Many of you do this kind of work every day in your classrooms as you frame assignments or introduce new concepts to students. You understand that data doesn’t translate as unadulterated data. You must give it a plot, a setting, and other characters to interact with it. Storytelling helps you relate complex concepts in frames people understand and can use.

3. Leaving academia should be a proactive decision, not a reactive one.

Let’s face it: There’s a lot about being a graduate student that sucks. We spend long hours grading endless piles of student papers. We spend even more time writing our own papers. And many of us are secretly one advanced-level seminar away from letting our imposter sydrome send us to Student Health with a panic attack.

None of that should be the reason you leave academia. You’re going to encounter stress in any position. Rather than throwing in the towel following a rough semester, you might instead ask yourself this basic question: All things considered, do I remain hungry for the type of work I’m doing and do I feel inspired by the track I’m on? If the answer is yes, keep at it. Graduate school is temporary. It’s the training ground to be a card carrying academic—it’s meant to be tough.

On the other hand, if you can’t honestly see yourself on a faculty somewhere in five years, then it’s probably time to start planning your next move.  

4. Expect less of a road map than you had in academia.

For years, much of your work has been dictated by a program of study, by prerequisites, by a battery of exams, and by pre-set curricula. All that scaffolding takes some of the cognitive load off of you doing the actual planning. You know the milestones and you know the work that needs to be done.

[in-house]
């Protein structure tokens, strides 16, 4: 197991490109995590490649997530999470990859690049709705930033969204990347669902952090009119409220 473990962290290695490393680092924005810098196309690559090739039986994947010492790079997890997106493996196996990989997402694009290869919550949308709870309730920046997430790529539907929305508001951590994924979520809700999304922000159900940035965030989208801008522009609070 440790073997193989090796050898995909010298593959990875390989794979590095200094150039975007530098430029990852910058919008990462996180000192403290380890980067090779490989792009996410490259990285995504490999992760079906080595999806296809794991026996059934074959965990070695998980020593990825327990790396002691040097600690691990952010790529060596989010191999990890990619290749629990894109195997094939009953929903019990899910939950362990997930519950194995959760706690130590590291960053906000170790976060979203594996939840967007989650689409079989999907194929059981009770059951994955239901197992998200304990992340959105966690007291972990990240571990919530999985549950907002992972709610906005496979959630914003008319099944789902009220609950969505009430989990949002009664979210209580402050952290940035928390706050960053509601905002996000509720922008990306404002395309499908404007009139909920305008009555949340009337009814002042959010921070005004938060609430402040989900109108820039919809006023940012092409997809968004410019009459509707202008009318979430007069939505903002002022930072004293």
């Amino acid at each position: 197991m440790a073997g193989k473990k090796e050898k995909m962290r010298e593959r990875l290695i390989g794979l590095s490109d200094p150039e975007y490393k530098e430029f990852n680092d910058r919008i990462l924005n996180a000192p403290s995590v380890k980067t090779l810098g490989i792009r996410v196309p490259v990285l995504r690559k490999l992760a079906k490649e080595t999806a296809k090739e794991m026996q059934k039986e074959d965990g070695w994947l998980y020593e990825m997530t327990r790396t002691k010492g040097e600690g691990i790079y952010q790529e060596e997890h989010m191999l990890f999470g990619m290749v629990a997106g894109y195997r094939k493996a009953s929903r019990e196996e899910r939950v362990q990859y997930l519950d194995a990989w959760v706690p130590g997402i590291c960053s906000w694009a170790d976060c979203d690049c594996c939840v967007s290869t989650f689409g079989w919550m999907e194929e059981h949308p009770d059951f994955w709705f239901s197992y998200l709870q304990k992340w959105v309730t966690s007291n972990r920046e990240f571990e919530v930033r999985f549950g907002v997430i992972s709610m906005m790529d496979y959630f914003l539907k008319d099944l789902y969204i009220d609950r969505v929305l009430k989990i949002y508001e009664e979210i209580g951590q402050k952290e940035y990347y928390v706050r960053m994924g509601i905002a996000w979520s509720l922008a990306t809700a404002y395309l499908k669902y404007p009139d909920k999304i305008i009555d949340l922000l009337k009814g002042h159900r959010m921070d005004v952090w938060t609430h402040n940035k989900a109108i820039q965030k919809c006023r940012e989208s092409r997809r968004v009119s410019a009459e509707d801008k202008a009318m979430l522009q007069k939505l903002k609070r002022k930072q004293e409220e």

Life in a non-academic job is often much less path-oriented. From day one, you will be expected to take the lead in identifying key problems to solve and then to work with teams to execute on those solutions by deadlines you define. Additionally, there’s no longer an obvious ladder to climb in order to grow in your position or possibly achieve promotions. Rather than a committee telling you the tests you must pass in order to achieve a title of x, it’s really going to be up to you to read the needs of your teams, your company, and your profession in order to know how best to show your value. Make sure to identify mentors early on who have the organizational knowledge to make you as successful as you can be.

5. The decision to leave academia seems a lot bigger now than it will after you actually do it.

As noted above, everything in your present academic experience is telling you that you’re on a single track to studying, contemplating, and teaching a specific discipline at some college or university for the rest of your life—and that if you deviate from that path, you’ve failed. Unless you have actually failed out (which is also a situation you can bounce back from, duh), you should always see using your degree for non-academic work as an equally legitimate option to the academic track. There are plenty of workplaces that value intelligent minds and which also create environments where you can do the same types of rigorous and mentally stimulating inquiry you’d be doing if you became a professor.


Be thoughtful about who you want to be and where you want to go. Just don’t panic about this decision. This isn’t the biggest decision or the most impactful decision. It’s just a decision. You’re always welcomed to change your mind again if the first path doesn’t work out. Whether you plan on making an academic career for yourself or jumping into the unknown waters of the non-academic world, the work you are doing now is certainly training you up with skills you can succeed with in many contexts.

One thought on “Tom Lindsley: Should I Stay or Should I Go?: Choosing Between Academic and Non-Academic Careers

  1. Well spoken, as always, Tom! I especially like this part: “ask yourself this basic question: All things considered, do I remain hungry for the type of work I’m doing and do I feel inspired by the track I’m on?”